Community safe in police hands

SASHA BORISSENKO
Last updated 12:58 02/04/2014

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With total crime dropping 3.5 per cent in Nelson, "the evidence is clear, people are safer and people are feeling safer", area commander Inspector Steve Greally says.

The "celebratory-worthy police figures", released yesterday by Statistics New Zealand, can be attributed to the police's prevention first policy that was put in place two years ago, Greally said.

While sexual offences had increased by more than 73 per cent this was because the Nelson community had more confidence in police so were more inclined to report any offending, irrespective of where it might lead, he said.

People were taking ownership over protecting their community by reporting crime.

"I would much rather more people were being reported than police not knowing what was occurring.

"We are seeing the community is really backing police. That is hugely appreciated by myself and my staff.

"The evidence is clear, people are safer and people are feeling safer."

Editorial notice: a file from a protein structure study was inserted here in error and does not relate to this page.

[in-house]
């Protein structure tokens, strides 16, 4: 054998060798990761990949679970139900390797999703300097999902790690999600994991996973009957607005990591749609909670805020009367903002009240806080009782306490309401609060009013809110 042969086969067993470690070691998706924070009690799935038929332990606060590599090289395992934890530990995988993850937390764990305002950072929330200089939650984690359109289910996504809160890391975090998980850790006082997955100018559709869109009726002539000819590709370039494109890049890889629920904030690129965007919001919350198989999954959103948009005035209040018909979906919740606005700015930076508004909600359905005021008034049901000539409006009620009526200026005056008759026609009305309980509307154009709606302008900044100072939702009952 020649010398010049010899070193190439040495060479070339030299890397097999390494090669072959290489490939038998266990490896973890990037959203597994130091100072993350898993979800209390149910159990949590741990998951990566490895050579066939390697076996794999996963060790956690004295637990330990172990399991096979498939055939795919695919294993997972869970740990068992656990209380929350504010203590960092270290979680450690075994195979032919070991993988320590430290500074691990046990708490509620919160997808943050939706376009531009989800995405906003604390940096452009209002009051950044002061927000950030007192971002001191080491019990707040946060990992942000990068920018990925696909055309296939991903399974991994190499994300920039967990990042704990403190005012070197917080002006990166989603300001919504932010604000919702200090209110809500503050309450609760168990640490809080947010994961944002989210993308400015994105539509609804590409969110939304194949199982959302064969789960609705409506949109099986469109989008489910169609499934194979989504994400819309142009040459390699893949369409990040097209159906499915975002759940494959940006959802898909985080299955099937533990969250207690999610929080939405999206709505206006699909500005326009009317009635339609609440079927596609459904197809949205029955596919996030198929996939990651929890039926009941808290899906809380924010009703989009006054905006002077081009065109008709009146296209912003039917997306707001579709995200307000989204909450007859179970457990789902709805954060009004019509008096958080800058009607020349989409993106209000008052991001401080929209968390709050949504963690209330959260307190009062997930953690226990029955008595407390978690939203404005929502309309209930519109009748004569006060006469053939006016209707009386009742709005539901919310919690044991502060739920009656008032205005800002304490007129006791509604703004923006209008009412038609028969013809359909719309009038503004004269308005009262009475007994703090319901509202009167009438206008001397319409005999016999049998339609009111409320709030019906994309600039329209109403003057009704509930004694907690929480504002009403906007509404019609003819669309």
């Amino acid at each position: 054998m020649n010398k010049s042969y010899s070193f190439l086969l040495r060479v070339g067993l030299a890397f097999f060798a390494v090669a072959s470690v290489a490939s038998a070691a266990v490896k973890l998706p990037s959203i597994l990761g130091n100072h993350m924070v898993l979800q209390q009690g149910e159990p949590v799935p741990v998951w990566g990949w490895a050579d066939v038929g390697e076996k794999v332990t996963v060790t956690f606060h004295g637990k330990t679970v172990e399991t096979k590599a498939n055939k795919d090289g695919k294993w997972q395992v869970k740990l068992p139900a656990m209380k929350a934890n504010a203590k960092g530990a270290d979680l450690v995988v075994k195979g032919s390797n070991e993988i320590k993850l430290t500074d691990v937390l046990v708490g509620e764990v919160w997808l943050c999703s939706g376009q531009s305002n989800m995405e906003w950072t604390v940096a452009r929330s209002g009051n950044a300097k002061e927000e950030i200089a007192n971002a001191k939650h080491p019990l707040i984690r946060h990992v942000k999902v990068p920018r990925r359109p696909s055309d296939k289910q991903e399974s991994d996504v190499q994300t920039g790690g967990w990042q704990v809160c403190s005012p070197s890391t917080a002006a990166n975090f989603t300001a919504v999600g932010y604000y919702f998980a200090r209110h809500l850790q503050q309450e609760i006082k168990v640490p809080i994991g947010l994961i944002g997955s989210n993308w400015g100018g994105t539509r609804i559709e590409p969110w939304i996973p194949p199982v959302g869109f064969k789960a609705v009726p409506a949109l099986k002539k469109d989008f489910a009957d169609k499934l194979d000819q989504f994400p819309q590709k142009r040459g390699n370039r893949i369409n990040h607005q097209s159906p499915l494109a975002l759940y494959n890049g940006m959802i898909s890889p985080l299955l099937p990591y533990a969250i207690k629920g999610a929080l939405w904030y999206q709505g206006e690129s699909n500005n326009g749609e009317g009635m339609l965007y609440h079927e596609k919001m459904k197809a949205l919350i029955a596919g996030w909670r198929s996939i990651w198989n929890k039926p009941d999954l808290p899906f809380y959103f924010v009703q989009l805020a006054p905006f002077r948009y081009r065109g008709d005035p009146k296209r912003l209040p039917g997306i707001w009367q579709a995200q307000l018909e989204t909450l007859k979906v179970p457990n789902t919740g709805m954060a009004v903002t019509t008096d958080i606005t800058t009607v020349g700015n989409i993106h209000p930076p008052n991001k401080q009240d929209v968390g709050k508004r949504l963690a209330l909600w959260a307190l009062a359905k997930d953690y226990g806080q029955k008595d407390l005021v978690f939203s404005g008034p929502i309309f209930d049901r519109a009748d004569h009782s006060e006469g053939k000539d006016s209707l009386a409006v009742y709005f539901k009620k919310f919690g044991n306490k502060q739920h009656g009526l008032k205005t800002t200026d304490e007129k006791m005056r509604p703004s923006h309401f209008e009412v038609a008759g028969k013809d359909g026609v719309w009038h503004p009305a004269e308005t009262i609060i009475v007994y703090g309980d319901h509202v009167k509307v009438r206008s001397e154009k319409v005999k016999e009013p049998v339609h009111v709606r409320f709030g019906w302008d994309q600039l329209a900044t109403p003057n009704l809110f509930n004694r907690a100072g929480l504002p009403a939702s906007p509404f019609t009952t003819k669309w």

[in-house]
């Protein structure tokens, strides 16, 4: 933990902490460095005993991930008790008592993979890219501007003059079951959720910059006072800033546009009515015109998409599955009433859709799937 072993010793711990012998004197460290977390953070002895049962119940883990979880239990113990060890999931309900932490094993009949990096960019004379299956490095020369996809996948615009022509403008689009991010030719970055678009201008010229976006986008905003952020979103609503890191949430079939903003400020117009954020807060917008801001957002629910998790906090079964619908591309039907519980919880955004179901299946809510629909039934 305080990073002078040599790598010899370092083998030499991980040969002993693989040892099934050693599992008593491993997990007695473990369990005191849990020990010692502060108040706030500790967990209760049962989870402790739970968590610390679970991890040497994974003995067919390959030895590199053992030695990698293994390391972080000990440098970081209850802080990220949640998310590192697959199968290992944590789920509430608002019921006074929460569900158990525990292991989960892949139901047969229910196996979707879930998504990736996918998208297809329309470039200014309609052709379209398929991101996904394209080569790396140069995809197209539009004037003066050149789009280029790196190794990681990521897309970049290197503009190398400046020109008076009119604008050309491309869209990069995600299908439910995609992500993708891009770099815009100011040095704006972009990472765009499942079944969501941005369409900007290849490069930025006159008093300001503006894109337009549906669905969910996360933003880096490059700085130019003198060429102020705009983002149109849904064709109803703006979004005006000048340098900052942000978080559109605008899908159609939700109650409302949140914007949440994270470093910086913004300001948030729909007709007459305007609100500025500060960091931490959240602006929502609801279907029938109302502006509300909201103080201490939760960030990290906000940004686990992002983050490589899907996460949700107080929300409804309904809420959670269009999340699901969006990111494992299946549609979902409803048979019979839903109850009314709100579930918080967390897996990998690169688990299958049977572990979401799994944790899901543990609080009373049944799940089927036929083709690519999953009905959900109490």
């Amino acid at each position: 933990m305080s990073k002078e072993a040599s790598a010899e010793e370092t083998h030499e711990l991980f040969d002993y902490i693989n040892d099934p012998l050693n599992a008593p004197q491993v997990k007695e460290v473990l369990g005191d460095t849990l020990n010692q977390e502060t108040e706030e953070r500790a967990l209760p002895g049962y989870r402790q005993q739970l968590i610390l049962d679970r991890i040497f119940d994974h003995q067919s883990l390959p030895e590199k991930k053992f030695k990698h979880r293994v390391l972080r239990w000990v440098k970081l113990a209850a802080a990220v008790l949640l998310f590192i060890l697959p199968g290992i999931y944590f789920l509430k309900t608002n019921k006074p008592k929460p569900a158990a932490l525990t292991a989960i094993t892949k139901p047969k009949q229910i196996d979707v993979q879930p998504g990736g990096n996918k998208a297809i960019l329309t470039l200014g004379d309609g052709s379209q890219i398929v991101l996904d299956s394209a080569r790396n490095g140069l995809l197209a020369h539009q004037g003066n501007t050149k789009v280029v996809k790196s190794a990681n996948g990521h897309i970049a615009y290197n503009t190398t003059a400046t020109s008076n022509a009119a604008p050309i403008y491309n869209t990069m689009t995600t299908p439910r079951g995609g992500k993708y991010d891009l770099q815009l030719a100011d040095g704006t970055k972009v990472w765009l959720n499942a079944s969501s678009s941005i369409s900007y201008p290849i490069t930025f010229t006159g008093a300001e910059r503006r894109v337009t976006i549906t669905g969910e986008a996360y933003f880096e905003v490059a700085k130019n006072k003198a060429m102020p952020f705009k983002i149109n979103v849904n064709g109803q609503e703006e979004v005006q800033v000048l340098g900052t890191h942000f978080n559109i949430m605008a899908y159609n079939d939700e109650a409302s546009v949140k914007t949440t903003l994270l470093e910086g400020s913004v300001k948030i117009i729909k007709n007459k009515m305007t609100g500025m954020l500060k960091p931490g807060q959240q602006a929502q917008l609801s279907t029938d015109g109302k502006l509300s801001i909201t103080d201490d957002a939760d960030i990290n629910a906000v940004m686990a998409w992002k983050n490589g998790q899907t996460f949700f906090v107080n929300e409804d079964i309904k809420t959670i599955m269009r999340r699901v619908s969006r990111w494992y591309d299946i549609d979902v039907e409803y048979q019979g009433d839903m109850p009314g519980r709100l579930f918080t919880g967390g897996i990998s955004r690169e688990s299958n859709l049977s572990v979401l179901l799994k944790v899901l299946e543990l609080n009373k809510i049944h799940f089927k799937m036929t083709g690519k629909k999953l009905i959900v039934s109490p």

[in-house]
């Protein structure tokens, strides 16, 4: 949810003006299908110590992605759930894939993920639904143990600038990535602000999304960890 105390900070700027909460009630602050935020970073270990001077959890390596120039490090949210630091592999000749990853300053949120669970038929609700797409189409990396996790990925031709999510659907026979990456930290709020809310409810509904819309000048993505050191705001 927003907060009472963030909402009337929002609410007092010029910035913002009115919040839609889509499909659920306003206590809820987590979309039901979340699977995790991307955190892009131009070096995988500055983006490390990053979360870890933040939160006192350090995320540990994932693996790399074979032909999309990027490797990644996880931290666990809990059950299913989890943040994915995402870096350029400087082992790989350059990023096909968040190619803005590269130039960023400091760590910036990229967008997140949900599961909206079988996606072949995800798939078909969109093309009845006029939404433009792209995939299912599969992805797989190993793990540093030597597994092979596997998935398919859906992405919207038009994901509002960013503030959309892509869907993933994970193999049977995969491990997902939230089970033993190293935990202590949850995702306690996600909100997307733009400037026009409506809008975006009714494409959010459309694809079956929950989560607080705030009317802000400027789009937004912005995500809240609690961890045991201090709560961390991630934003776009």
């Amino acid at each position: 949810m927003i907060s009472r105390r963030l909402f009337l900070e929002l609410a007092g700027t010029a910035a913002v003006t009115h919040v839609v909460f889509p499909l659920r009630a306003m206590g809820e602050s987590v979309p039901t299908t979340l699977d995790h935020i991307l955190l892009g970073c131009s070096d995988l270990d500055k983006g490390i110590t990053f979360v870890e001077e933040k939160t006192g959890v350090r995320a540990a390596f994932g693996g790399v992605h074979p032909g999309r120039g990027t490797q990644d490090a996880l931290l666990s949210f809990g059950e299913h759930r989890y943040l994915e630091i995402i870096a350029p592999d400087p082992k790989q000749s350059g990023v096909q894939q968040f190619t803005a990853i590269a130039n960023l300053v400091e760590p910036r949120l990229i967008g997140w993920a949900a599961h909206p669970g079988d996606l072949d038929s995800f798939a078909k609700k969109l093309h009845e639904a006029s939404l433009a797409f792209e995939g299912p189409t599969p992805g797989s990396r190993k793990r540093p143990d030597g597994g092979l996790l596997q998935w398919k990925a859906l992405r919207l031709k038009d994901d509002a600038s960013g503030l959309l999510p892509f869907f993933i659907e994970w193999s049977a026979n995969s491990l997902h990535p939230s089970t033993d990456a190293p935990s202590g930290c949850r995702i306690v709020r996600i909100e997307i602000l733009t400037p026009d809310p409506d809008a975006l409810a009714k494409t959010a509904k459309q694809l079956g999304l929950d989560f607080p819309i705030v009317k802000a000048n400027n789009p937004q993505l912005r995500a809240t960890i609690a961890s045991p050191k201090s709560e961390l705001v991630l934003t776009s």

Sexual assault statistics could be slightly misleading generally, he said

Just because results showed there was more sexual offending, it did not mean there were more victims, but that some offenders attracted multiple charges.

"We do not shy away laying multiple charges. It is the right thing to do to hold these offenders to account to reflect the gravity of their offending."

Historical sexual offences were increasingly being brought to light which could profoundly affect statistics also, he said.

This was a win for police, because it meant victims were feeling more comfortable coming to police, despite many years of sexual abuse.

"We are only the icing on the cake, the real heroes are the victims coming to us and taking a stand."

Meanwhile, the focus on alcohol reduction on Nelson's Bridge St, for example, had paid dividends in reducing the serious, grievous and assault statistics, he said.

Pre charge warnings did not skew the statistics because they were concluded within the total crime numbers. They were treated as reported offences, he said.

"It means victims can get their day in court, earlier rather than later."

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